Tag Archives: Patrick Fitzwater
It’s an obvious truism that most theater art – from dialogue to the lighting design – is partly a product of the artists’ past experience. But playwright-director Amy London’s Story of a Life, a harrowing examination of generations caring for loved ones suffering from Alzheimer’s disease, is ripped directly from the marrow of her own painful past.
A look back at 2020: Yes, South Florida theater was crippled by the pandemic. But its acolytes remained driven to express their artistry, and patrons remained ravenous for their work. They continued to explore projects, create avenues and seek paychecks with efforts ranged from filmed full-fledged productions to monologues newly penned in bedrooms.
PART TWO: One month into the nation-wide shutdown of live communal theater due to COVID-19, South Florida companies, like those in so many other regions, are trying to write Act Two with little clue how Act Three will play out. In this first of two parts, leaders from local companies and venues a limn this tale of confident hope and chilling fear, cold balance sheets with seven digits in the red, and blue sky imagining what theater will look like in two, three, 18 months.
PART ONE: One month into the nation-wide shutdown of live communal theater due to COVID-19, South Florida companies, like those in so many other regions, are trying to write Act Two with little clue how Act Three will play out. In this first of two parts, leaders from local companies and venues a limn this tale of confident hope and chilling fear, cold balance sheets with seven digits in the red, and blue sky imagining what theater will look like in two, three, 18 months.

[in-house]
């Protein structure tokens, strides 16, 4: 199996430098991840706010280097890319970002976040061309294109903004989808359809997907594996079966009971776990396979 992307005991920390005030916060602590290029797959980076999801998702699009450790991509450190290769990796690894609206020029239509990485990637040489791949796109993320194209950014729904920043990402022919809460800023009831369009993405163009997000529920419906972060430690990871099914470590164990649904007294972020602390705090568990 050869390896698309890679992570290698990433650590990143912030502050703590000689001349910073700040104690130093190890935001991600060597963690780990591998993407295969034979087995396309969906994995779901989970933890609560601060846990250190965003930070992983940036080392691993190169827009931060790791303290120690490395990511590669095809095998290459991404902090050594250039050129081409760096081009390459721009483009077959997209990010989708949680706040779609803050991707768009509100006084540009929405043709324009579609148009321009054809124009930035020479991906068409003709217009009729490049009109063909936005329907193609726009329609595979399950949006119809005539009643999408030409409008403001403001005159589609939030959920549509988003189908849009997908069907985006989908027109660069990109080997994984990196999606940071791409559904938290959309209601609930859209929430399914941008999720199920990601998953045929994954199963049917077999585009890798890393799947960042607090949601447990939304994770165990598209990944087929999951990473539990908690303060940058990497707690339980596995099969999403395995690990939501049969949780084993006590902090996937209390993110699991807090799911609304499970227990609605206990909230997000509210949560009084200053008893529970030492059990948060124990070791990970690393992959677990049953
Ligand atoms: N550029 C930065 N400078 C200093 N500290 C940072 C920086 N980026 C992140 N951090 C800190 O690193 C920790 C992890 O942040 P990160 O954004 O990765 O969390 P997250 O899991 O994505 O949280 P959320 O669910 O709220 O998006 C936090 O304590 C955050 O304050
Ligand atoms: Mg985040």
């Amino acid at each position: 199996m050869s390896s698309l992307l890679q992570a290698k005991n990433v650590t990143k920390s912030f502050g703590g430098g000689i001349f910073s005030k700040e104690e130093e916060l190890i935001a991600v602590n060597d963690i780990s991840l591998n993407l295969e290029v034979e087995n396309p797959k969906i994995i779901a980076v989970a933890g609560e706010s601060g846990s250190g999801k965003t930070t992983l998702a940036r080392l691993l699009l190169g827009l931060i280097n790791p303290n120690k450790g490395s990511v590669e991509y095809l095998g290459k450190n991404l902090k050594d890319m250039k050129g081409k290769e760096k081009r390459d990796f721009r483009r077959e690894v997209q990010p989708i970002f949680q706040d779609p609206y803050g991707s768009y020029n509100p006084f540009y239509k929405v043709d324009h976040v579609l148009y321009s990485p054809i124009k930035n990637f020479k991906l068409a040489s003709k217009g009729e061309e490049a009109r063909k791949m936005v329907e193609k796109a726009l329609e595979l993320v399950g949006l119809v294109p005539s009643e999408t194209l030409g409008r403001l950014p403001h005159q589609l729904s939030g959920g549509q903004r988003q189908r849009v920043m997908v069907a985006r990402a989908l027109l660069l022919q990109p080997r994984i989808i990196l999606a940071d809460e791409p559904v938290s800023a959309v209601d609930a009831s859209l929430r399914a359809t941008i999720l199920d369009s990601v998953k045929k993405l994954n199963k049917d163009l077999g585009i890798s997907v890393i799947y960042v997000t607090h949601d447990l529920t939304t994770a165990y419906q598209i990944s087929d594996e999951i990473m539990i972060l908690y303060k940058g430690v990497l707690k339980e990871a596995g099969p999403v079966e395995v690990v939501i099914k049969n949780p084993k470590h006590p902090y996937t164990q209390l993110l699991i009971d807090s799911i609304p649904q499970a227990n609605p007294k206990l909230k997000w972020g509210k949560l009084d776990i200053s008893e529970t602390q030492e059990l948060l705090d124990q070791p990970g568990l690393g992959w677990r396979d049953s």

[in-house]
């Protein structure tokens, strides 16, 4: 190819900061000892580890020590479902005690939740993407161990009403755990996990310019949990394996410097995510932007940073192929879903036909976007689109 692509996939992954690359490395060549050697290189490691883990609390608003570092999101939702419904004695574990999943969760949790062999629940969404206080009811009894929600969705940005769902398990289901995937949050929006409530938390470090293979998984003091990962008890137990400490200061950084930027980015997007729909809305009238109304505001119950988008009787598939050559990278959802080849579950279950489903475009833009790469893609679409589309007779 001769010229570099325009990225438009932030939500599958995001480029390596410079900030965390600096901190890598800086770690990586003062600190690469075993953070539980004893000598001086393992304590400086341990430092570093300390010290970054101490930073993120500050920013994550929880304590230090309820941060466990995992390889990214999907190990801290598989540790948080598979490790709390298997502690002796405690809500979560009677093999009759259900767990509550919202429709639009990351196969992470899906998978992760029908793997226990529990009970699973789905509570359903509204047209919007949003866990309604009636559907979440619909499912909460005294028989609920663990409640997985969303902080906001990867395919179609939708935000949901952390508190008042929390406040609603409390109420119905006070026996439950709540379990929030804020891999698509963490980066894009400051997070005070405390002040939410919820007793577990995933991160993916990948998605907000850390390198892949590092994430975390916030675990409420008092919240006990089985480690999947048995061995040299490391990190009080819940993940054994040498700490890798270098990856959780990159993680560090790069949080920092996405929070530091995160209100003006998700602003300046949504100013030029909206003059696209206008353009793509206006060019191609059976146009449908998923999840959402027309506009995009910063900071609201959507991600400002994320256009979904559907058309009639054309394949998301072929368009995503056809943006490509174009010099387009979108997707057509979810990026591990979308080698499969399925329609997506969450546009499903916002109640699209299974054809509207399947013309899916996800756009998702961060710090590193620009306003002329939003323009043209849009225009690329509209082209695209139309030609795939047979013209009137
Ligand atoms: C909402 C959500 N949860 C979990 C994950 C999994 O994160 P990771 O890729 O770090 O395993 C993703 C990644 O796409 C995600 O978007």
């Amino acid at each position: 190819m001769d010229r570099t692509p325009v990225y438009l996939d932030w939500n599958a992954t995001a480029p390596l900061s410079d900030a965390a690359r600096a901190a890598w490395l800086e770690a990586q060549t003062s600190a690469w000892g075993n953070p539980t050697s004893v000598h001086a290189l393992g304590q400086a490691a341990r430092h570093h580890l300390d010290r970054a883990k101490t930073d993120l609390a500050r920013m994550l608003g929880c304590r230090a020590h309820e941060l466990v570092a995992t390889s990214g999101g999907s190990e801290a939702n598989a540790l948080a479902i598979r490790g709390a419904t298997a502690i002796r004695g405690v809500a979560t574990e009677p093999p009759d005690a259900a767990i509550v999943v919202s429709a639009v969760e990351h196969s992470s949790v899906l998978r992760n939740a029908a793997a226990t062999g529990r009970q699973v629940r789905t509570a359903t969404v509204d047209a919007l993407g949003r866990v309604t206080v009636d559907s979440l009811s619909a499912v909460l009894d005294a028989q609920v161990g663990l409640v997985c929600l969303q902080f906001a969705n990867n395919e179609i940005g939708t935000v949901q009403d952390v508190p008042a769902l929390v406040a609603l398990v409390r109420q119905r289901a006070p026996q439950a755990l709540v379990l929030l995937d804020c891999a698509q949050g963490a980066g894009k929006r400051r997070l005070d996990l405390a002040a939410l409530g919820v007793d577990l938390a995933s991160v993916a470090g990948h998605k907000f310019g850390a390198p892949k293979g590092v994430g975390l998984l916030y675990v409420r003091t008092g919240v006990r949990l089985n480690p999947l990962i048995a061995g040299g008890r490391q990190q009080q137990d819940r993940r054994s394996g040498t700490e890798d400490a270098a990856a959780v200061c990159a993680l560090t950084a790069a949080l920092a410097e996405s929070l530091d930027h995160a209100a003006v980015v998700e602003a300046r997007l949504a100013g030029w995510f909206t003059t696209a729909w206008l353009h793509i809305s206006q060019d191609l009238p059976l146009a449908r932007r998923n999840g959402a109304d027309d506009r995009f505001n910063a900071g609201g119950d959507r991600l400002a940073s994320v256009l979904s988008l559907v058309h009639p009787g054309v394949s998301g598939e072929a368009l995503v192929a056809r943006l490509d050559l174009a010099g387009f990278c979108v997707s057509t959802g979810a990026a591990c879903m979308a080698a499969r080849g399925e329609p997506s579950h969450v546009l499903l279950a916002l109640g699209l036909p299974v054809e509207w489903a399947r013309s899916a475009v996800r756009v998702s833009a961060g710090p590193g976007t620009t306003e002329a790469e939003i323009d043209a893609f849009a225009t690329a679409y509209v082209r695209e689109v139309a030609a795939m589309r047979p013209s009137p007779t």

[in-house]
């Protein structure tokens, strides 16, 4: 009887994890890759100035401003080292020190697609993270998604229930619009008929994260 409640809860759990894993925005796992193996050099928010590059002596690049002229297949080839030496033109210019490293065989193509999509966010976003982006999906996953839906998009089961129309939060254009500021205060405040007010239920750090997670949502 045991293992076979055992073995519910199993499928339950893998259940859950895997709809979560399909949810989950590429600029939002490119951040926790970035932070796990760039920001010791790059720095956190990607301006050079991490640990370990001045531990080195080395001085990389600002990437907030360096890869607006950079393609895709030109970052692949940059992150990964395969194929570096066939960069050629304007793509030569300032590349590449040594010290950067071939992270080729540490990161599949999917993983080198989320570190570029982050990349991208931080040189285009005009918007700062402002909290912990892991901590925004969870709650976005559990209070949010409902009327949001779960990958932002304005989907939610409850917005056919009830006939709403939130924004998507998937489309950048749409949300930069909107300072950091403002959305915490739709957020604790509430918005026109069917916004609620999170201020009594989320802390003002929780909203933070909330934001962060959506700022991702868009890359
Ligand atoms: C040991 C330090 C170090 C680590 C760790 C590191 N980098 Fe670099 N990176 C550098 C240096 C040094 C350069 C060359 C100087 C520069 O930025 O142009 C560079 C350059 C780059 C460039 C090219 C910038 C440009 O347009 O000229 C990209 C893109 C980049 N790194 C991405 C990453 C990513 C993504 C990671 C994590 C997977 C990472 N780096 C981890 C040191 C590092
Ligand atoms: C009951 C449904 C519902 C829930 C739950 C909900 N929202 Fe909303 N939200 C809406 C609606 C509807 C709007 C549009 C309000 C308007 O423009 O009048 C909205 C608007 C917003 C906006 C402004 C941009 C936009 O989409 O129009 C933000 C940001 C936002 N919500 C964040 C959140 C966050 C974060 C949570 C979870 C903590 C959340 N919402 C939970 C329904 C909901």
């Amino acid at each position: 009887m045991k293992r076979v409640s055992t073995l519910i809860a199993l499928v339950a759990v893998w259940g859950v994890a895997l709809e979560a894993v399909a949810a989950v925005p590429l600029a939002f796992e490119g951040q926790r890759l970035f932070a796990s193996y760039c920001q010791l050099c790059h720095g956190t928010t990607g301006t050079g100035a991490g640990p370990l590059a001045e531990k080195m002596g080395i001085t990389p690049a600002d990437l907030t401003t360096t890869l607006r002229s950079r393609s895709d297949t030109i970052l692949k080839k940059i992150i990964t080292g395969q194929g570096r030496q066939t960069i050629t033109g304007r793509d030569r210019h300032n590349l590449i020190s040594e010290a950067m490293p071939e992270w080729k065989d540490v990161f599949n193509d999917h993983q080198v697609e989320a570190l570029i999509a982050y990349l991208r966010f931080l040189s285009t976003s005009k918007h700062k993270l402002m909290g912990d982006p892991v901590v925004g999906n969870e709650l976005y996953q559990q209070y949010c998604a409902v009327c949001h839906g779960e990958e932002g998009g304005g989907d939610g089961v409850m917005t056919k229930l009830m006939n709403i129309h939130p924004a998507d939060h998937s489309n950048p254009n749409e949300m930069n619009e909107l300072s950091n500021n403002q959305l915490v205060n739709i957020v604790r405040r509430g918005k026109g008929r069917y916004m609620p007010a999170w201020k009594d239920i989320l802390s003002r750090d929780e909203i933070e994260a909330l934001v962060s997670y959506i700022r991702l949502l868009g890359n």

There’s a scene of pure hallelujah in Slow Burn Theatre’s A Christmas Story the Musical in which adults and children dressed in sparkly costumes echoing the fabled Major Award leg lamp are in a kick line in a RKO-worthy production number. You won’t remember that from the holiday film. But that’s the key to enjoying this adaptation: Each edition makes the most of its genre’s strengths with little worry that it’s significantly different than its predecessors.
Slow Burn Theatre Company’s Shrek the Musical is pure unadulterated fun, not just youngsters in the audience watching familiar fairy tale characters cavort in atypical ways, or older kids enjoying nose-thumbing humor involving farts and belches, but also adults quietly enjoying the more sophisticated jokes, cultural references and gentle skewering of the unrealistic tropes they were raised on.
Intentional or not, Slow Burn Theatre Company producing Priscilla, Queen of the Desert at the height of Pride Week, near the 50th anniversary of the Stonewall riots, is the ultimate synergistic commentary. Its edition of the reliably infectious feel-good musical rises another level into a conscious celebration of identity. Indeed, pride unfettered and unabashed explodes with the pure joy.
When the 9 to 5 bowed in 1980 , the movie about women rebelling against being taken advantage of was downright funny, even if the injustice and sexism it depicted was universally acknowledged as all too common. The musical version revived by Slow Burn Theatre Company is still pretty funny, but in the wake of the #metoo movement, it inherently contains a bit more topspin on the revenge fantasy against behavior now deemed inexcusable.
Frank Wildhorn’s Jekyll & Hyde is one of those Continental Divides in musical theater: You either love it – or tolerate it. But if you’re going to perform a work by the pioneering prince of the pop power ballad, you have to go all in, and Slow Burn has done just that.
The Christmas season officially opened this weekend wrapped in pink. Elle Woods, leading a perky singing and dancing ensemble in Slow Burn Theatre Company’s ebullient Legally Blonde, lit up the Broward Center with a positive attitude that probably allows that Santa Claus might yet exist